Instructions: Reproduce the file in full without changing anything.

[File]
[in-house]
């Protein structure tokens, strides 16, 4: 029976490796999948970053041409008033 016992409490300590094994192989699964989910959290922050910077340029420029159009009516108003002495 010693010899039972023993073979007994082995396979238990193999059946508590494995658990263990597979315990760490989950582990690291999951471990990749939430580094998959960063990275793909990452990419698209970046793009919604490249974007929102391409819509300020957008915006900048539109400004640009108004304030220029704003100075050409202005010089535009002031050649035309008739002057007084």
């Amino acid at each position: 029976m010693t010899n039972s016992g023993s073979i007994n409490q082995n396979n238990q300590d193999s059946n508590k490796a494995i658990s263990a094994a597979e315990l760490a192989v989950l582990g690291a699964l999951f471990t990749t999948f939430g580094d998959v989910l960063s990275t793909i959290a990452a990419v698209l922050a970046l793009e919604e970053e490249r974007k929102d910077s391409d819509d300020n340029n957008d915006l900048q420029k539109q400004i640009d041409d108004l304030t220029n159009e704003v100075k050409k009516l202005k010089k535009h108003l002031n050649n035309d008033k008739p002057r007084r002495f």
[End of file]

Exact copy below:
[in-house]
């Protein structure tokens, strides 16, 4: 029976490796999948970053041409008033 016992409490300590094994192989699964989910959290922050910077340029420029159009009516108003002495 010693010899039972023993073979007994082995396979238990193999059946508590494995658990263990597979315990760490989950582990690291999951471990990749939430580094998959960063990275793909990452990419698209970046793009919604490249974007929102391409819509300020957008915006900048539109400004640009108004304030220029704003100075050409202005010089535009002031050649035309008739002057007084």
């Amino acid at each position: 029976m010693t010899n039972s016992g023993s073979i007994n409490q082995n396979n238990q300590d193999s059946n508590k490796a494995i658990s263990a094994a597979e315990l760490a192989v989950l582990g690291a699964l999951f471990t990749t999948f939430g580094d998959v989910l960063s990275t793909i959290a990452a990419v698209l922050a970046l793009e919604e970053e490249r974007k929102d910077s391409d819509d300020n340029n957008d915006l900048q420029k539109q400004i640009d041409d108004l304030t220029n159009e704003v100075k050409k009516l202005k010089k535009h108003l002031n050649n035309d008033k008739p002057r007084r002495f």